Lee Richardson Zoo

Leopard Gecko

Order Squamata - snakes and lizards
Family Eublepharidae

Scientific Name: Eublepharis macularius

 

Description: The leopard gecko usually has a base color of yellow with irregular black spots on its back and a white belly. Their colors are variable, and breeders have expanded the color ranges possible in this species to include a “yellow phase”, “chocolate”, and albino versions. The juvenile pattern tends to look more like cross bands than spots of the adults. When touching the leopard gecko, the scales feel like they have a wart-like bumpiness. The leopard gecko can reach about 8 inches in length from nose tip to tail tip. The tail is shorter than the distance from the tip of nose to base of tail; comprising less than half of its overall body length. This species of gecko has a segmented tail that can be automatized, or released as a means of distraction when threatened. They have moveable eyelids, instead of scales to protect their eyes, and claws, instead of a complex system of scales for adhesion on surfaces like other species of geckos.

Home Range:Found throughout Afghanistan, Iraq, Iran, Northwest India, and Pakistan.

 

Habitat Typedry and semi-dry desert habitats. Arid grasslands also make suitable habitat for this species.

 

Reproductive Habits:A healthy female can produce up to six clutches of eggs in a year; each clutch is typically comprised of two, leathery, eggs that are buried in the ground to incubate. Females prefer a damp, humid environment to lay their eggs. The eggs incubate for 45-53 days at 28 Celsius, and the temperature of the nest has been shown to determine the gender of the hatchlings. Once hatched the young are about 3.3 inches in length and will not reach sexual maturity until around 18 months of age. Males identify females for courtship through visual and chemical signals. Males court the females through a series of tail flicks before biting her on the nape of the neck and holding her still as he positions his tail under hers reaching her cloaca with his hemipenis.

 

Diet in Wild:  Leopard geckos are insectivorous but are not dedicated to a single insect for their diet. They have been known to eat scorpions, centipedes, spiders, and beetles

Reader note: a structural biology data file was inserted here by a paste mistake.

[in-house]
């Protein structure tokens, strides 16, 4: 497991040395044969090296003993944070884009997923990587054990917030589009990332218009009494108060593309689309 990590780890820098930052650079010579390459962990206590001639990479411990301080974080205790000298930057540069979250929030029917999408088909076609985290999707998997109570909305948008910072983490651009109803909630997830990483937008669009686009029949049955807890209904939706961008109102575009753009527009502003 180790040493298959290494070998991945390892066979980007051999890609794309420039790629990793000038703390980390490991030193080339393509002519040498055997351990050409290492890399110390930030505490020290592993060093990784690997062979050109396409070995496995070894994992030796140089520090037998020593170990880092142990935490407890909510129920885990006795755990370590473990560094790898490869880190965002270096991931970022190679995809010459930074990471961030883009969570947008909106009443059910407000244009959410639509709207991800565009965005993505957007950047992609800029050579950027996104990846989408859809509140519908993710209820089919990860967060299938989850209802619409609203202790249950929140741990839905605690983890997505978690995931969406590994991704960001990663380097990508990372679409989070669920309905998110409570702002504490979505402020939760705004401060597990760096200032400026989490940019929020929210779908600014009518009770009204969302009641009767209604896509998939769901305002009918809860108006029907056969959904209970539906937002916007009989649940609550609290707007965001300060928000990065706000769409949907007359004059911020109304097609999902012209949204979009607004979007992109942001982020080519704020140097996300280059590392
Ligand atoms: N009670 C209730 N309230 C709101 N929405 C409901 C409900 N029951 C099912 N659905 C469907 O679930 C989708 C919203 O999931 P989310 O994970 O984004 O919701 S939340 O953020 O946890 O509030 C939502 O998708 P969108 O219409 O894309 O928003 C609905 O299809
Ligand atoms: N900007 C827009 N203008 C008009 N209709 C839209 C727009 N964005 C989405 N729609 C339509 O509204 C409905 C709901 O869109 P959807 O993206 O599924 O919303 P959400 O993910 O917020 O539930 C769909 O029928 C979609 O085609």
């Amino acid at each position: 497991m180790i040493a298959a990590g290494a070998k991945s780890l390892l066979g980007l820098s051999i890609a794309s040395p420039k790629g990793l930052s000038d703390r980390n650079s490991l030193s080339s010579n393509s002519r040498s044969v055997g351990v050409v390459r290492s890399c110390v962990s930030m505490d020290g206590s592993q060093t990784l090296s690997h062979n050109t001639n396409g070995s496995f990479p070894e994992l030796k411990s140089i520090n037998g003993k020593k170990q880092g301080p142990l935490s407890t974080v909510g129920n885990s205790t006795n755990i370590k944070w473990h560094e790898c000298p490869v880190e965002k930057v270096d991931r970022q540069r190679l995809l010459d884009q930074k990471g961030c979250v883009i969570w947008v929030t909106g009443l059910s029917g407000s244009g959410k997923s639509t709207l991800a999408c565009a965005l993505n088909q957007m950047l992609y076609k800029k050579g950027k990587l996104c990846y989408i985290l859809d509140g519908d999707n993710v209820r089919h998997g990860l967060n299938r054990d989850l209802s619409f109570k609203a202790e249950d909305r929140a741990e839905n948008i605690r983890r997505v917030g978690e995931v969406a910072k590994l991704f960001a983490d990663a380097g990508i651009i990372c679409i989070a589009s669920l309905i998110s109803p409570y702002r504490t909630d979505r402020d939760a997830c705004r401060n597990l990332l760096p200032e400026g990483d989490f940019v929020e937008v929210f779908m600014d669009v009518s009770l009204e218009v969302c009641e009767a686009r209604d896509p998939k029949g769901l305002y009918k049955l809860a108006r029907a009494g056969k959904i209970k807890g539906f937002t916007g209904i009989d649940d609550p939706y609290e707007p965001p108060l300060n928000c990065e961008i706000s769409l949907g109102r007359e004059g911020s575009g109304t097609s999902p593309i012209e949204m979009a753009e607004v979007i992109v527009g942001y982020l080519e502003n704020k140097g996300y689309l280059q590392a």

Diet in ZooPrimarily crickets, mealworms

 

General Info:   Geckos are a diverse infraorder and can be grouped across multiple families based on their characteristics. The leopard gecko belongs in the family Eublepharidae which are known for their more primitive characteristics; true eyelids and claws instead of toepads. Leopard geckos are nocturnal and find shelter during the day in burrows or under rocks. Typically the leopard gecko is known to be a ground-dwelling species but can climb onto rocks or branches, using their claws, to lie on sun-warmed surfaces. The tail of the leopard gecko is used for fat and water storage and because of this, can range in width. These reserves can be utilized in times of low food availability, and in turn, causes the tail to shrink in size. Scales are shed in large sheets and once off are typically consumed by the gecko. Leopard geckos are a popular animal in the pet trade. It is believed, that the pet trade population is captive bred, from a mostly Pakistani descent, and not from wild populations.  

 

Bibliography

Encyclopedia of Reptiles & Amphibians. Ed. Dr. Harold G. Cogger and Dr. Richard G. Zweifel. San Diego, CA: Academic, 1992. 146-151. Print. Obst, Fritz Jurgen., Klaus Richter, and Udo Jacob. The Completely Illustrated Atlas of Reptiles and Amphibians for the Terrarium. Neptune City, NJ: Distributed in the United States by T.F.H. Publications, 1988. 354-355, 384-387. Print. Woods, V. 2001. "Eublepharis macularius" (On-line), Animal Diversity Web. Accessed June 26, 2017 at http://animaldiversity.org/accounts/Eublepharis_macularius/